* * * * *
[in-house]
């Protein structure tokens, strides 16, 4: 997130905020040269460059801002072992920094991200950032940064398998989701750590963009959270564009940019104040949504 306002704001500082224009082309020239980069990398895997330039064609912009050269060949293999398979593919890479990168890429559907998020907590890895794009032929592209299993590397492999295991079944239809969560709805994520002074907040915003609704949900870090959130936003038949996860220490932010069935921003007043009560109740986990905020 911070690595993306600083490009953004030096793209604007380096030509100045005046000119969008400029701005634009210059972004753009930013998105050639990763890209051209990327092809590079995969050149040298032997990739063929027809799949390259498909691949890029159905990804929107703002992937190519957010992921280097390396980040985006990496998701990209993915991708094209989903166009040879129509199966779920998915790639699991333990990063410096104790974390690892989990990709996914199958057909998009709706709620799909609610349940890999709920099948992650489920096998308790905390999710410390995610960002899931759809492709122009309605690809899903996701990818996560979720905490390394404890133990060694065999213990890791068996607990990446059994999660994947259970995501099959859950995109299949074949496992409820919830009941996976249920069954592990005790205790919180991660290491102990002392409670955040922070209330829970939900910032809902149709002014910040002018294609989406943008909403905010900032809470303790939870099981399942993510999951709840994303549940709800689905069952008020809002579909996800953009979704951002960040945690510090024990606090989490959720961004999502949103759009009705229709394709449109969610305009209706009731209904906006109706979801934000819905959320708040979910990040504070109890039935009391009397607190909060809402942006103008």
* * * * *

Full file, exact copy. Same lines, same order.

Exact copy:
[in-house]
């Protein structure tokens, strides 16, 4: 997130905020040269460059801002072992920094991200950032940064398998989701750590963009959270564009940019104040949504 306002704001500082224009082309020239980069990398895997330039064609912009050269060949293999398979593919890479990168890429559907998020907590890895794009032929592209299993590397492999295991079944239809969560709805994520002074907040915003609704949900870090959130936003038949996860220490932010069935921003007043009560109740986990905020 911070690595993306600083490009953004030096793209604007380096030509100045005046000119969008400029701005634009210059972004753009930013998105050639990763890209051209990327092809590079995969050149040298032997990739063929027809799949390259498909691949890029159905990804929107703002992937190519957010992921280097390396980040985006990496998701990209993915991708094209989903166009040879129509199966779920998915790639699991333990990063410096104790974390690892989990990709996914199958057909998009709706709620799909609610349940890999709920099948992650489920096998308790905390999710410390995610960002899931759809492709122009309605690809899903996701990818996560979720905490390394404890133990060694065999213990890791068996607990990446059994999660994947259970995501099959859950995109299949074949496992409820919830009941996976249920069954592990005790205790919180991660290491102990002392409670955040922070209330829970939900910032809902149709002014910040002018294609989406943008909403905010900032809470303790939870099981399942993510999951709840994303549940709800689905069952008020809002579909996800953009979704951002960040945690510090024990606090989490959720961004999502949103759009009705229709394709449109969610305009209706009731209904906006109706979801934000819905959320708040979910990040504070109890039935009391009397607190909060809402942006103008």